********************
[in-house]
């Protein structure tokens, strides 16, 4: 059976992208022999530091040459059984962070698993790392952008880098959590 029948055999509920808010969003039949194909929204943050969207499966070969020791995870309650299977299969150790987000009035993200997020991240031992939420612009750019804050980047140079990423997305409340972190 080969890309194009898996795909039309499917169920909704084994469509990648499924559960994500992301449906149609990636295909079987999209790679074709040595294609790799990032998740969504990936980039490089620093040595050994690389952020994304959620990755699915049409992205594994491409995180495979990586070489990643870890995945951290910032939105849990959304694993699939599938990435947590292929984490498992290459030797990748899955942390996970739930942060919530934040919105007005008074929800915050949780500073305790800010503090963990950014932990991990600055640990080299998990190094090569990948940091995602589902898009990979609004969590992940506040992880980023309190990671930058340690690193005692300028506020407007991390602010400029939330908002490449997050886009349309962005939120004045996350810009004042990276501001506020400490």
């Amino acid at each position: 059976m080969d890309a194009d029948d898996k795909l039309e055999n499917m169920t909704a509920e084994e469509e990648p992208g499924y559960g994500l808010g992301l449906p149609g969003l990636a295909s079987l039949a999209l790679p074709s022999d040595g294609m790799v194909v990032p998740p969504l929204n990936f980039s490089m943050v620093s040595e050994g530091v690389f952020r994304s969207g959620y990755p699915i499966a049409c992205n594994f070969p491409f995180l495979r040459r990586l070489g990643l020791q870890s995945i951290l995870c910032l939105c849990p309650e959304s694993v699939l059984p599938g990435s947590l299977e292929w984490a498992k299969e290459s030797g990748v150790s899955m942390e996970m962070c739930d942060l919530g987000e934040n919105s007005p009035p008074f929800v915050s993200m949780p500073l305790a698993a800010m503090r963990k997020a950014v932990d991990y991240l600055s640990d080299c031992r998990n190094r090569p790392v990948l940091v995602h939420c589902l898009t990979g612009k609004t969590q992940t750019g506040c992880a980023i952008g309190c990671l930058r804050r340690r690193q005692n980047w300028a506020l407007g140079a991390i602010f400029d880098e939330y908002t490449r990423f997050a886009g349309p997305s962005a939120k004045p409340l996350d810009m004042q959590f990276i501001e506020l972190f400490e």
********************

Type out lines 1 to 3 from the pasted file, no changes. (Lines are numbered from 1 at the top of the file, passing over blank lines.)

[in-house]
């Protein structure tokens, strides 16, 4: 059976992208022999530091040459059984962070698993790392952008880098959590 029948055999509920808010969003039949194909929204943050969207499966070969020791995870309650299977299969150790987000009035993200997020991240031992939420612009750019804050980047140079990423997305409340972190 080969890309194009898996795909039309499917169920909704084994469509990648499924559960994500992301449906149609990636295909079987999209790679074709040595294609790799990032998740969504990936980039490089620093040595050994690389952020994304959620990755699915049409992205594994491409995180495979990586070489990643870890995945951290910032939105849990959304694993699939599938990435947590292929984490498992290459030797990748899955942390996970739930942060919530934040919105007005008074929800915050949780500073305790800010503090963990950014932990991990600055640990080299998990190094090569990948940091995602589902898009990979609004969590992940506040992880980023309190990671930058340690690193005692300028506020407007991390602010400029939330908002490449997050886009349309962005939120004045996350810009004042990276501001506020400490």
């Amino acid at each position: 059976m080969d890309a194009d029948d898996k795909l039309e055999n499917m169920t909704a509920e084994e469509e990648p992208g499924y559960g994500l808010g992301l449906p149609g969003l990636a295909s079987l039949a999209l790679p074709s022999d040595g294609m790799v194909v990032p998740p969504l929204n990936f980039s490089m943050v620093s040595e050994g530091v690389f952020r994304s969207g959620y990755p699915i499966a049409c992205n594994f070969p491409f995180l495979r040459r990586l070489g990643l020791q870890s995945i951290l995870c910032l939105c849990p309650e959304s694993v699939l059984p599938g990435s947590l299977e292929w984490a498992k299969e290459s030797g990748v150790s899955m942390e996970m962070c739930d942060l919530g987000e934040n919105s007005p009035p008074f929800v915050s993200m949780p500073l305790a698993a800010m503090r963990k997020a950014v932990d991990y991240l600055s640990d080299c031992r998990n190094r090569p790392v990948l940091v995602h939420c589902l898009t990979g612009k609004t969590q992940t750019g506040c992880a980023i952008g309190c990671l930058r804050r340690r690193q005692n980047w300028a506020l407007g140079a991390i602010f400029d880098e939330y908002t490449r990423f997050a886009g349309p997305s962005a939120k004045p409340l996350d810009m004042q959590f990276i501001e506020l972190f400490e």